College can be the most exciting time of a young person’s life and is often considered the best four years one can experience (or more, depending on the pace).
Still, there are many questions to consider while in college, as well. Is the college of art and sciences the building I want to spend the next four years in? Are joining all of these clubs worth it? And many, many more.
The one that we want to focus on right now is the decision to live either on or off campus when presented with the choice. For many freshmen, the choice has already been made for them. Either by the university or their parents that inform them that living in a dormitory is mandatory for the first year of college.
Here are some things to consider whether you plan on attending the college of art and sciences or something completely different.
Pros of On-Campus
Unless it is one of the largest campuses in the world, then living in a dormitory will put everything you need to get to within walking distance. It’s especially nice if you work on-campus as well, as the amount of driving will want to be kept to a minimum. The reason for that is most on-campus residents won’t have immediate access to their cars. When you think about it, do you want to be wasting a tank of gas and rushing to your class at the college of art and sciences only to find out it has been canceled?
Splitting bills with roommates can be a difficult process. It’s easiest when you can pay for everything for yourself at once without having to try and collect from other people over multiple bills.
With no utilities to worry about, the room and board, along with food, will all be paid along with tuition. That kind of consolidation saves a lot of time and hassle, which is important when you have many other things to worry about.
When living in a dorm, you are bound to make many new friends. Not only do you have dozens of students your age living on the same floor as you, but many different hall meetings and clubs will ensure that students interact regularly and create new lifelong friendships.
Cons of On-Campus
When being stressed out or just wanting some alone time, it can be hard in a dorm. With multiple roommates and neighbors that constantly seek your attention, getting just five minutes to yourself can seem like a reward. Over the course of a year, the stress from not having alone time can build up, especially around exam time.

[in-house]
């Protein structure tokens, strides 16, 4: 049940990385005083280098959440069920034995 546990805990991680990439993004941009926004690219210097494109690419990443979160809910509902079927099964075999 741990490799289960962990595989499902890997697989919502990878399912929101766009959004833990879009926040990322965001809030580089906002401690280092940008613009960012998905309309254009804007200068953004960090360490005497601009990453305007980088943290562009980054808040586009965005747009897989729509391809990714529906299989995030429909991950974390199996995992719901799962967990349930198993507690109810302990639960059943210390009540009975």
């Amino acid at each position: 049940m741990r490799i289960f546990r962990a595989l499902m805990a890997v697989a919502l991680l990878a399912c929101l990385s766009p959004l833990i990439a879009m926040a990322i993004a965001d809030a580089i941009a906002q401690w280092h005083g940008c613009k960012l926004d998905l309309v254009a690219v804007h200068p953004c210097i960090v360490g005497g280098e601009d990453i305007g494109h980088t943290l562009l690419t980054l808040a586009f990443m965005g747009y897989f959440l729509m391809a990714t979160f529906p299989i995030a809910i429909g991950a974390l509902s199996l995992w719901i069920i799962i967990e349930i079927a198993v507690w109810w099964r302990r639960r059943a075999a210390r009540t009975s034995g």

It’s difficult to get in touch with your studies when all of the other previously mentioned people are always around, seemingly. With something to do at all times, studying can be the last thing on your mind and affect your grades.
By the time you have all of your items moved into a dorm room, there can be very little room left to even walk. This is not the same in an apartment where an immensely larger space is provided for you. This type of cramped atmosphere can really cause cabin fever.
Pros of Off-Campus
Independence and Privacy
Being in the apartment gives you a big relief if you have been in a crowded house or dorm for the last year. Some people prefer to stay focused entirely on studies and staying away from large crowds, and there is nothing wrong with that. An apartment can cater to those needs.
Basically your only responsibility outside of school work in a dorm is laundry. There are very few dishes and cleaning to do, but if you are into that kind of thing, then an apartment is best suited for you. There is always going to be a lot of upkeep to do that will keep you busy in down times.
Cons of Off-Campus
Utilities, security deposits, food, cable and internet, this can all add up a lot faster in an apartment compared to a dorm.
There may be some buses that you can take to campus, but it won’t be as easy as walking a couple of blocks to your class when living off-campus.
There are more things to consider when deciding on attending that college of art and sciences or that college of business you’ve had your eyes on since you were a kid. Still, these factors should get you off to a good start.